by Jordan Hilger, Worthy News Correspondent
(Worthy News) - The nature of the new Israeli government that is to be formed following elections last week became increasingly ambiguous Monday and Tuesday, as unity talks between Netanyahu and Gantz seemed to fizzle.
Final election results were presented to President Reuven Rivlin Tuesday, bolstering Netanyahu’s Likud to put it one behind Gantz’s Blue and White with 32 seats, though neither Gantz nor Netanyahu received the recommendation of 61 members of the Knesset necessary to become Prime Minister-delegate.
“I, therefore, believe that the right path for the State of Israel today is to build as broad a governing coalition as possible,” Rivlin said at a dinner Wednesday after hosting Netanyahu and Gantz at his residence Monday.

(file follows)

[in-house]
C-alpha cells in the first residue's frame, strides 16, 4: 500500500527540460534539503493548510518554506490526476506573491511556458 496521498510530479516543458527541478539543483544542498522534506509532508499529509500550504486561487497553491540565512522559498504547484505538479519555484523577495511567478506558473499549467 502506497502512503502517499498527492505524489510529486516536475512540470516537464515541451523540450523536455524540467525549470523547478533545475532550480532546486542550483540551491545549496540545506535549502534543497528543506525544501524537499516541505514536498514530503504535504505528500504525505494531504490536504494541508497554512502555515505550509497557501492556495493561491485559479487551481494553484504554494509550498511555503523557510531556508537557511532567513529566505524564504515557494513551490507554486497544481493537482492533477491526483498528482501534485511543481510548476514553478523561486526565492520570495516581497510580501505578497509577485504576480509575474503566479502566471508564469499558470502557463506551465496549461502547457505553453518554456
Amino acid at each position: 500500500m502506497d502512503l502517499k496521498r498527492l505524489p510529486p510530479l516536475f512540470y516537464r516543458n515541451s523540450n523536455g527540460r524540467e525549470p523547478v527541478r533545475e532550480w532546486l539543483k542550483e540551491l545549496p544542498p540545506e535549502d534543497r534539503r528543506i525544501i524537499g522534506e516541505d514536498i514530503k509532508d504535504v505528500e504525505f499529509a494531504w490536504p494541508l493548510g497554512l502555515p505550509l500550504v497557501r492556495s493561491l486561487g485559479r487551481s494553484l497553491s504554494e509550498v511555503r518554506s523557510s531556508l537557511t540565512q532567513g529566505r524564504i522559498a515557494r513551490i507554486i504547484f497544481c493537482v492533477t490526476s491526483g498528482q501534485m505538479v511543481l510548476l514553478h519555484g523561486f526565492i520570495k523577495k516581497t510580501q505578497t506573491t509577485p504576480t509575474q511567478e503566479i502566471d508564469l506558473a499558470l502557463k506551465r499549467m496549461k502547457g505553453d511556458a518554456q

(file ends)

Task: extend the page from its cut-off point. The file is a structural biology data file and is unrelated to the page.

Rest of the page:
The talks at the President’s residence saw both Netanyahu and Gantz agree, have the Likud and Blue and White negotiating teams meet Tuesday, but later comments from both candidates seemed to indicate that neither was willing to let the other become head Prime Minister.
Under Israeli law, any member of Israel’s 120-member Knesset can become Prime Minister-delegate with a recommendation of 61 MKs, whether they are part of the largest party or not, meaning the government that will emerge will either take 1984’s rotating premiership as its model or be altogether unprecedented.